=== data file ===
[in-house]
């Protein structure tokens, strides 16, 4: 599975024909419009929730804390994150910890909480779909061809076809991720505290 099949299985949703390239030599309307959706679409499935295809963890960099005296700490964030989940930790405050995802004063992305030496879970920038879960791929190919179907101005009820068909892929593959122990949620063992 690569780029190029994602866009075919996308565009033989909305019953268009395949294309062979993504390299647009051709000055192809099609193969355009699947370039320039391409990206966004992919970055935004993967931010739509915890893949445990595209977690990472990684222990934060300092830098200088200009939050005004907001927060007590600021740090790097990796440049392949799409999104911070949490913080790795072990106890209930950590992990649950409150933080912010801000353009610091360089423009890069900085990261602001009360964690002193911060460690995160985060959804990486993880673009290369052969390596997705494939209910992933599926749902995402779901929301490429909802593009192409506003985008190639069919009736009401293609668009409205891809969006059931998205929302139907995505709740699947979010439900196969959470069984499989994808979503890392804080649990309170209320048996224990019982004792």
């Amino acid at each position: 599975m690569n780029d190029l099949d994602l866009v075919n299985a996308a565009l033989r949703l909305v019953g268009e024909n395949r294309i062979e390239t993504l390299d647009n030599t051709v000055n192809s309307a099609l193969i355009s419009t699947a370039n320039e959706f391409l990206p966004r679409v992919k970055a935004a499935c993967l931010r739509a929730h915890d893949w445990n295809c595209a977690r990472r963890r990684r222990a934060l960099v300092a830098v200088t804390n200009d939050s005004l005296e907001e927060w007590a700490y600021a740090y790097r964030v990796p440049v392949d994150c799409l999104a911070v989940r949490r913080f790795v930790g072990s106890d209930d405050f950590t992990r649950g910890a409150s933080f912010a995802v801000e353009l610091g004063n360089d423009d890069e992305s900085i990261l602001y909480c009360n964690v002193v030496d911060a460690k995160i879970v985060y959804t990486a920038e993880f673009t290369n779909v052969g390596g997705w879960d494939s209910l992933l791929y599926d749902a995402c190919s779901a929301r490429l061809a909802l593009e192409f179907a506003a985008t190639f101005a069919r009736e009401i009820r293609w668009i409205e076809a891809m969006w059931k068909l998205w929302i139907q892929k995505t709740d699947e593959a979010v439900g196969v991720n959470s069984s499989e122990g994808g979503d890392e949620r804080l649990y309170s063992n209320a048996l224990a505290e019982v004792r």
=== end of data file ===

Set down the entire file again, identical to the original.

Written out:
[in-house]
């Protein structure tokens, strides 16, 4: 599975024909419009929730804390994150910890909480779909061809076809991720505290 099949299985949703390239030599309307959706679409499935295809963890960099005296700490964030989940930790405050995802004063992305030496879970920038879960791929190919179907101005009820068909892929593959122990949620063992 690569780029190029994602866009075919996308565009033989909305019953268009395949294309062979993504390299647009051709000055192809099609193969355009699947370039320039391409990206966004992919970055935004993967931010739509915890893949445990595209977690990472990684222990934060300092830098200088200009939050005004907001927060007590600021740090790097990796440049392949799409999104911070949490913080790795072990106890209930950590992990649950409150933080912010801000353009610091360089423009890069900085990261602001009360964690002193911060460690995160985060959804990486993880673009290369052969390596997705494939209910992933599926749902995402779901929301490429909802593009192409506003985008190639069919009736009401293609668009409205891809969006059931998205929302139907995505709740699947979010439900196969959470069984499989994808979503890392804080649990309170209320048996224990019982004792």
């Amino acid at each position: 599975m690569n780029d190029l099949d994602l866009v075919n299985a996308a565009l033989r949703l909305v019953g268009e024909n395949r294309i062979e390239t993504l390299d647009n030599t051709v000055n192809s309307a099609l193969i355009s419009t699947a370039n320039e959706f391409l990206p966004r679409v992919k970055a935004a499935c993967l931010r739509a929730h915890d893949w445990n295809c595209a977690r990472r963890r990684r222990a934060l960099v300092a830098v200088t804390n200009d939050s005004l005296e907001e927060w007590a700490y600021a740090y790097r964030v990796p440049v392949d994150c799409l999104a911070v989940r949490r913080f790795v930790g072990s106890d209930d405050f950590t992990r649950g910890a409150s933080f912010a995802v801000e353009l610091g004063n360089d423009d890069e992305s900085i990261l602001y909480c009360n964690v002193v030496d911060a460690k995160i879970v985060y959804t990486a920038e993880f673009t290369n779909v052969g390596g997705w879960d494939s209910l992933l791929y599926d749902a995402c190919s779901a929301r490429l061809a909802l593009e192409f179907a506003a985008t190639f101005a069919r009736e009401i009820r293609w668009i409205e076809a891809m969006w059931k068909l998205w929302i139907q892929k995505t709740d699947e593959a979010v439900g196969v991720n959470s069984s499989e122990g994808g979503d890392e949620r804080l649990y309170s063992n209320a048996l224990a505290e019982v004792r």